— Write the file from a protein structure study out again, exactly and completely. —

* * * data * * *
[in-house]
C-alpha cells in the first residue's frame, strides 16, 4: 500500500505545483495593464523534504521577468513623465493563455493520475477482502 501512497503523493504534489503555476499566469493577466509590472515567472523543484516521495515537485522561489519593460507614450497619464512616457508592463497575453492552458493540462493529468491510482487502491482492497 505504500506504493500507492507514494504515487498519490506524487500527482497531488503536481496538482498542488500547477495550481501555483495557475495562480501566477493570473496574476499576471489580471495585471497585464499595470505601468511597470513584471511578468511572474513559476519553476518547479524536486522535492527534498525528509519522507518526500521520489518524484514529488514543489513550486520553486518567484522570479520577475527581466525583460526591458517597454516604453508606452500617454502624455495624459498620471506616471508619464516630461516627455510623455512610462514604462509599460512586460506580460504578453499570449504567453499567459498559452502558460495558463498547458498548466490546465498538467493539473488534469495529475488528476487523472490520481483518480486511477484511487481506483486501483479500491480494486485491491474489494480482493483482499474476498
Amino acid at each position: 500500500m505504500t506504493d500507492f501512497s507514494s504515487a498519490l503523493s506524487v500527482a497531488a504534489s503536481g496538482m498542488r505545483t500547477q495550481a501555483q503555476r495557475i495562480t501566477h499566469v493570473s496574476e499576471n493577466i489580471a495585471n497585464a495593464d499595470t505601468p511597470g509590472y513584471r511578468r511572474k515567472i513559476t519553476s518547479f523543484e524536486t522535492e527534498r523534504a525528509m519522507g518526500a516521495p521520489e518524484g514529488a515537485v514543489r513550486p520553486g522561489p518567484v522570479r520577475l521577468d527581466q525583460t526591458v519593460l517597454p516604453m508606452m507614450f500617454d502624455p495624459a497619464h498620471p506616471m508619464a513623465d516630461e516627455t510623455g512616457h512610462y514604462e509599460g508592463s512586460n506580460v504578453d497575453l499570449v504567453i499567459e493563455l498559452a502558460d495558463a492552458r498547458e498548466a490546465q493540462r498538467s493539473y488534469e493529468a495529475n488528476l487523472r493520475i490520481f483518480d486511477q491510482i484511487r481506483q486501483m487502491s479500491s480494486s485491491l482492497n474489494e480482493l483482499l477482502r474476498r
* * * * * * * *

[in-house]
C-alpha cells in the first residue's frame, strides 16, 4: 500500500505545483495593464523534504521577468513623465493563455493520475477482502 501512497503523493504534489503555476499566469493577466509590472515567472523543484516521495515537485522561489519593460507614450497619464512616457508592463497575453492552458493540462493529468491510482487502491482492497 505504500506504493500507492507514494504515487498519490506524487500527482497531488503536481496538482498542488500547477495550481501555483495557475495562480501566477493570473496574476499576471489580471495585471497585464499595470505601468511597470513584471511578468511572474513559476519553476518547479524536486522535492527534498525528509519522507518526500521520489518524484514529488514543489513550486520553486518567484522570479520577475527581466525583460526591458517597454516604453508606452500617454502624455495624459498620471506616471508619464516630461516627455510623455512610462514604462509599460512586460506580460504578453499570449504567453499567459498559452502558460495558463498547458498548466490546465498538467493539473488534469495529475488528476487523472490520481483518480486511477484511487481506483486501483479500491480494486485491491474489494480482493483482499474476498
Amino acid at each position: 500500500m505504500t506504493d500507492f501512497s507514494s504515487a498519490l503523493s506524487v500527482a497531488a504534489s503536481g496538482m498542488r505545483t500547477q495550481a501555483q503555476r495557475i495562480t501566477h499566469v493570473s496574476e499576471n493577466i489580471a495585471n497585464a495593464d499595470t505601468p511597470g509590472y513584471r511578468r511572474k515567472i513559476t519553476s518547479f523543484e524536486t522535492e527534498r523534504a525528509m519522507g518526500a516521495p521520489e518524484g514529488a515537485v514543489r513550486p520553486g522561489p518567484v522570479r520577475l521577468d527581466q525583460t526591458v519593460l517597454p516604453m508606452m507614450f500617454d502624455p495624459a497619464h498620471p506616471m508619464a513623465d516630461e516627455t510623455g512616457h512610462y514604462e509599460g508592463s512586460n506580460v504578453d497575453l499570449v504567453i499567459e493563455l498559452a502558460d495558463a492552458r498547458e498548466a490546465q493540462r498538467s493539473y488534469e493529468a495529475n488528476l487523472r493520475i490520481f483518480d486511477q491510482i484511487r481506483q486501483m487502491s479500491s480494486s485491491l482492497n474489494e480482493l483482499l477482502r474476498r